I went to a film screening at Portcullis House yesterday, a kind of extension of the Houses of Parliament in Westminster. The event was hosted by the APPCCG, the All-Party Parliamentary Climate Change Group, and the German Embassy.
I had no qualms in accepting refreshments from the German Embassy. They offered jammy Danish pastries with coffee and tea. Very civilised, and loaded with fat and sugar.
|We were treated to a showing of a fabulous film by Carl-A. Fechner and company, “The Fourth Revolution : Energy Autonomy“, which will soon be released on DVD with English sub-titles. I highly recommend watching it and reflecting on its proposals.
In the shuttered room, I was sat wedged between Caroline Lucas MP, Joan Whalley MP and Paula Owen, energy consultant who was the lead coordinator on the online ActOnCO2 carbon calculator for the Department of Energy and Climate Change.
During the inevitable technical hitch with the Microsoft Windows platform to get the DVD restarted after it had paused (solution : turn it all off and turn it all on again), I leaned over and shook Caroline Lucas by the hand. “Thank you”, I said. “What for ?” she asked. “Everything you’re doing.”
Besides Caroline, the people on the panel after the film screening were Professor Olav Hohmeyer, member of the German Advisory Council on the Environment (SRU) and former Vice-Chair of IPCC Working Group III. He introduced the recent English translation of the SRU report “Pathways towards a 100% renewable electricity system“.
Also there, was Professor Catherine Mitchell of Exeter University, known for her negative views on the prospects for a nuclear power renaissance.
Before the main event, I was talking to a young man who I shall not name who showed some doubt that renewables could energise the world. He made what I call the “baseload argument”, that nuclear power is necessary, because renewable electricity resources are intermittent and variable.
During the panel discussion, Caroline Lucas explained where the “baseload argument” comes from. The nuclear power industry are forever trying to make a case that only a low percentage of the UK’s electricity supply can come from renewable resources. The reason for this is that beyond a certain amount of renewables in the supply, nuclear power generators would have to regularly stop and start supplying the grid, which would destroy their economic viability. They would prefer to be considered the always-present source of a fixed percentage of power.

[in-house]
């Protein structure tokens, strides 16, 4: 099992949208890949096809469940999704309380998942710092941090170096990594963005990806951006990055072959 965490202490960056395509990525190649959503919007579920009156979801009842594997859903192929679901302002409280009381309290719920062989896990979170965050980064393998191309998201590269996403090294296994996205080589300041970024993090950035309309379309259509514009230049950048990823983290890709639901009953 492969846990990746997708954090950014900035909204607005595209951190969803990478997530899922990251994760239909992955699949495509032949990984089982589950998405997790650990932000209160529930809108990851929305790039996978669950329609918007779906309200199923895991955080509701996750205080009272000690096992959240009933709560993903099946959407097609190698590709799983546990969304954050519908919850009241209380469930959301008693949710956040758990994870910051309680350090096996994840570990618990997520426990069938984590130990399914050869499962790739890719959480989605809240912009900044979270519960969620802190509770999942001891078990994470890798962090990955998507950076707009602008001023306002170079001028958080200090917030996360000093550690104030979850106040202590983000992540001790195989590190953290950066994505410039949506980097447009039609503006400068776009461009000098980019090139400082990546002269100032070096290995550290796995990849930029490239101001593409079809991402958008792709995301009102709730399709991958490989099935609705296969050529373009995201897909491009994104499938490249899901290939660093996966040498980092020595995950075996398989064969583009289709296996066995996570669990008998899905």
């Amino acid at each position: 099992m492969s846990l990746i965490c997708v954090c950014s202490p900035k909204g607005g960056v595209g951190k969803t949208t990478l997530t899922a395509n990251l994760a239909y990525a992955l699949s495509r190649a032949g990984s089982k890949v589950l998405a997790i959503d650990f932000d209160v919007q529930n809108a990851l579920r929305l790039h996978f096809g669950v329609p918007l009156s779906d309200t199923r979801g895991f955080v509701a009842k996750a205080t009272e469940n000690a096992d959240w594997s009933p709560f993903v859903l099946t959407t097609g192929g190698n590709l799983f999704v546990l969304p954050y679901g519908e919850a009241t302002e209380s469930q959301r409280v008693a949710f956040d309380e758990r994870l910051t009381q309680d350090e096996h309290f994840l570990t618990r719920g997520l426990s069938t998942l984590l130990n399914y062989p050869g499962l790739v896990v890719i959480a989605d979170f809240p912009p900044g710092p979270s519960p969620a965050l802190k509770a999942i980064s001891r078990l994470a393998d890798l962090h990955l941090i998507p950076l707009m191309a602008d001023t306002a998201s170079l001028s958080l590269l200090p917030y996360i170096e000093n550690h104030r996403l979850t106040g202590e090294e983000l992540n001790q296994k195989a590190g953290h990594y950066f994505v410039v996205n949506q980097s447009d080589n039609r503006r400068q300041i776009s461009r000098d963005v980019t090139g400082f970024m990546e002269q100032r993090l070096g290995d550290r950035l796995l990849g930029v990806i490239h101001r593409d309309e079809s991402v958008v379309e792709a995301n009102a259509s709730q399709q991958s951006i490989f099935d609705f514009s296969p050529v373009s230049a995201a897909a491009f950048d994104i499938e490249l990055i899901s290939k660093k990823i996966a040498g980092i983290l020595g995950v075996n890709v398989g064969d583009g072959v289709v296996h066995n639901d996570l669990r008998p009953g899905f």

What should happen, said Caroline, is that State support should not go to nuclear power, as this will effectively kill off the development of genuinely sustainable options. State support should instead go towards renewables, including small scale rooftop solar.
As I tried to explain to the young man – it seems that the economics of nuclear power are degrading rapidly anyway, without high levels of renewable power emerging. There is little evidence that energy companies are serious about building a new fleet of nuclear power reactors in the UK.
Besides which, we don’t need nuclear power for baseload. We can have power on-demand from Renewable Gas to backup wind and solar power when the climate is inclement.
And as in all things, the Germans are ahead. And as usual, the Germans are act reflectively, not reflexively. No kneejerk policy changes. Everything is managed and in order.
The entrepreneur Prag Mistry was in attendance at the event, and he expressed that what was on offer in the film did not live up to its exciting central thesis of energy autonomy for the whole world. He could perhaps learn that the German way is not the way of the English-speaking world. Germany makes advances through dialogue, and without sensationalism.
A major figure from the British renewable electricity sector tried to convince Carl-A. Fechner that what really needs to happen is that some energy technologies are banned. Then suggested that Dale Vince of Ecotricity would be a useful person to talk to about getting the film widely seen in the UK.
Several people mentioned that the film should be shown by the public broadcaster BBC. One person mentioned that perhaps, since Sky was a carbon-neutral broadcaster, Mr Murdoch would agree to show it, and a selection of other films on the same subject that have been made recently.
I picked up business cards from Kye Gbangbola of Total Eco Management Ltd, in the trade of sustainability reporting, a very engaging and forward-thinking young man; and Herbert Eppel, a German-English translator of technical and scientific documents, who I already knew from discussion in the Claverton Energy Research Group online forum.